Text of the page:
City Interventions

Banda Aceh BRT Network Improvement

Country: Indonesia
City: Banda Aceh

Key Stakeholders and PartnersBanda Aceh City Government; Provincial Government of Aceh

Project Preparation Study PeriodMarch 2016 – January 2017

CDIA SupportUS$ 71,000

Expected Downstream FinancingUS$ 5.0 million (National Government)

Infrastructure sectorsUrban Transport

CDIA priority impact areasClimate Change Mitigation and Adaptation; Environmental Improvement; Good Governance; Poverty Reduction

Key City Development Issues

Banda Aceh’s role as the economic and social center of Aceh has turned the city into the most dynamic and developed city in the Province of Aceh.  However, economic development and land use changes have not been accompanied by significant improvement in the city’s public transportation system.  Presently, public transportation in Banda Aceh is served by the local transportation mode called labi-labi which is generally of relatively poor quality and is unable to compete with the increasing number of private vehicles (mostly cars and motorcycles).  Unfortunately, this rapid increase in vehicles has resulted in a large number of accidents, congestion at rush hour on many of the city’s roads as well as deteriorating air quality.  Unless a sustainable urban transport intervention is adopted by the City, this worsening set of circumstances will continue to degrade the existing labi-labi sector, increase congestion and, with it, declining levels of road safety.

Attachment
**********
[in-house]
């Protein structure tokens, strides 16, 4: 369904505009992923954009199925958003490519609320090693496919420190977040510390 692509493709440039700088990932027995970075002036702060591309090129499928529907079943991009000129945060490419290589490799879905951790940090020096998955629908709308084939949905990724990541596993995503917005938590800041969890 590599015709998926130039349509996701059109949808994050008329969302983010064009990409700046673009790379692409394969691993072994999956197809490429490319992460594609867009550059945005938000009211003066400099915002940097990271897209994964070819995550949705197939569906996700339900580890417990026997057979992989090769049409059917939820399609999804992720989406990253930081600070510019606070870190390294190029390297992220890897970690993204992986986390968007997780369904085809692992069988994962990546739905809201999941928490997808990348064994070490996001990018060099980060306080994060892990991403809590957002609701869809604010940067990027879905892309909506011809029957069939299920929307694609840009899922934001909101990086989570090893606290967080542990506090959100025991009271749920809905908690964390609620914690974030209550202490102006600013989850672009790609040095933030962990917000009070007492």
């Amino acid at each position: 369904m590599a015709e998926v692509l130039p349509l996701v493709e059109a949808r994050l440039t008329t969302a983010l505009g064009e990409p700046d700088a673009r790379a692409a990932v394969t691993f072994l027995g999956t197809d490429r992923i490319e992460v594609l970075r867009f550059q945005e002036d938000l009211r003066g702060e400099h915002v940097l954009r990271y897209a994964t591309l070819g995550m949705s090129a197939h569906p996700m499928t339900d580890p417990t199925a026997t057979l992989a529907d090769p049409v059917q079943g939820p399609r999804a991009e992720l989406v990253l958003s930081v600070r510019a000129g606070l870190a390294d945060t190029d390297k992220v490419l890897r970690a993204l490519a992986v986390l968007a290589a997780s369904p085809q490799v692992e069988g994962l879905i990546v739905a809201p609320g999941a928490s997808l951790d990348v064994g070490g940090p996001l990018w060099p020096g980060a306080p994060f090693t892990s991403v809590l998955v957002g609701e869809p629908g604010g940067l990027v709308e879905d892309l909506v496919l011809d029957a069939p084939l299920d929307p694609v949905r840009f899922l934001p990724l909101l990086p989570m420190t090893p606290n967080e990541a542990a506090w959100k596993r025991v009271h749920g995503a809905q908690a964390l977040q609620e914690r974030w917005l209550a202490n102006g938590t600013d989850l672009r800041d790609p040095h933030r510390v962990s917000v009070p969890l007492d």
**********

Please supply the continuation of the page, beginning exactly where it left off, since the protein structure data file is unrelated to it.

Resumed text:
Details of Cooperation

CDIA’s role was to review and update the original pre-feasibility study (PFS) prepared by the city’s Transportation Unit to produce a detailed strategy to support the effective implementation of a public transport network with the expectation being that a BRT system will be the central feature of such a network. Specific questions that were addressed by the CDIA study include: (i) based on the results of the O/D surveys and the analysis within the PFS Report, does the city of Banda Aceh really need a comprehensive new BRT system or are other alternatives? (ii) for the key 2-3 corridors of maximum current and anticipated future travel demand, what are the physical constraints and opportunities offered to accommodate a future BRT? (iii) what kind of strategies, policies and both push/pull measures will be needed to facilitate the take-up of BRT services? and (iv) what can be done to ensure, and sustain, the financial viability of whichever BRT system is implemented?

Expected Development Outcomes

When fully implemented, the project is expected to improve personal mobility by reducing travel time through providing a high-quality rapid transit experience at an affordable cost. Simultaneously, the BRT can reduce the number of personal vehicles on the road by attracting existing users of private vehicles who desire a comfortable, efficient, safe, and affordable mass transportation service. As a result, the BRT can decrease traffic congestion in the city.

Download: Final Report      

Key City informationKey City Information
Land Area: 64 sq. km.
Population: 260,000 (2015)
City website: n/a

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